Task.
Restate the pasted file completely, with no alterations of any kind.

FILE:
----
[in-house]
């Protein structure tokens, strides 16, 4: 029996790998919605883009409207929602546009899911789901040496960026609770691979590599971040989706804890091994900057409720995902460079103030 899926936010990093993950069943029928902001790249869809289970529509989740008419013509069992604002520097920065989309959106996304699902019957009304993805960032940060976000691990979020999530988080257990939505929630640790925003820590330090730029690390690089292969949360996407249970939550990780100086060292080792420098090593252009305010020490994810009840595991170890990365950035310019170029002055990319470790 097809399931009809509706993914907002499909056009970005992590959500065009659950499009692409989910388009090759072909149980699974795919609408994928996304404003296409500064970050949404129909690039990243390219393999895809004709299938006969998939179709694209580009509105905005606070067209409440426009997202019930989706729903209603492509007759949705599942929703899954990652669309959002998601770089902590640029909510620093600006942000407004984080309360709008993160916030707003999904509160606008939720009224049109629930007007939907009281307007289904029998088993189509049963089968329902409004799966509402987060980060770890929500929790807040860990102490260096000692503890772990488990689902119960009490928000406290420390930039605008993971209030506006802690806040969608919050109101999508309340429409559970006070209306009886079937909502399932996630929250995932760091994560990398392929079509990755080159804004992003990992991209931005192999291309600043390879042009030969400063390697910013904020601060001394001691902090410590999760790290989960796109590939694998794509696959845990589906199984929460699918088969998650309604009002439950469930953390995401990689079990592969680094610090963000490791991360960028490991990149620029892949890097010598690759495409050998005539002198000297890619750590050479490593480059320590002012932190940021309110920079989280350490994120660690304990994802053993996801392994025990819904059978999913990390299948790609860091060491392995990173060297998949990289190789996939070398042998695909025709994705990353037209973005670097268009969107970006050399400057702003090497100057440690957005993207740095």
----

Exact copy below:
[in-house]
């Protein structure tokens, strides 16, 4: 029996790998919605883009409207929602546009899911789901040496960026609770691979590599971040989706804890091994900057409720995902460079103030 899926936010990093993950069943029928902001790249869809289970529509989740008419013509069992604002520097920065989309959106996304699902019957009304993805960032940060976000691990979020999530988080257990939505929630640790925003820590330090730029690390690089292969949360996407249970939550990780100086060292080792420098090593252009305010020490994810009840595991170890990365950035310019170029002055990319470790 097809399931009809509706993914907002499909056009970005992590959500065009659950499009692409989910388009090759072909149980699974795919609408994928996304404003296409500064970050949404129909690039990243390219393999895809004709299938006969998939179709694209580009509105905005606070067209409440426009997202019930989706729903209603492509007759949705599942929703899954990652669309959002998601770089902590640029909510620093600006942000407004984080309360709008993160916030707003999904509160606008939720009224049109629930007007939907009281307007289904029998088993189509049963089968329902409004799966509402987060980060770890929500929790807040860990102490260096000692503890772990488990689902119960009490928000406290420390930039605008993971209030506006802690806040969608919050109101999508309340429409559970006070209306009886079937909502399932996630929250995932760091994560990398392929079509990755080159804004992003990992991209931005192999291309600043390879042009030969400063390697910013904020601060001394001691902090410590999760790290989960796109590939694998794509696959845990589906199984929460699918088969998650309604009002439950469930953390995401990689079990592969680094610090963000490791991360960028490991990149620029892949890097010598690759495409050998005539002198000297890619750590050479490593480059320590002012932190940021309110920079989280350490994120660690304990994802053993996801392994025990819904059978999913990390299948790609860091060491392995990173060297998949990289190789996939070398042998695909025709994705990353037209973005670097268009969107970006050399400057702003090497100057440690957005993207740095």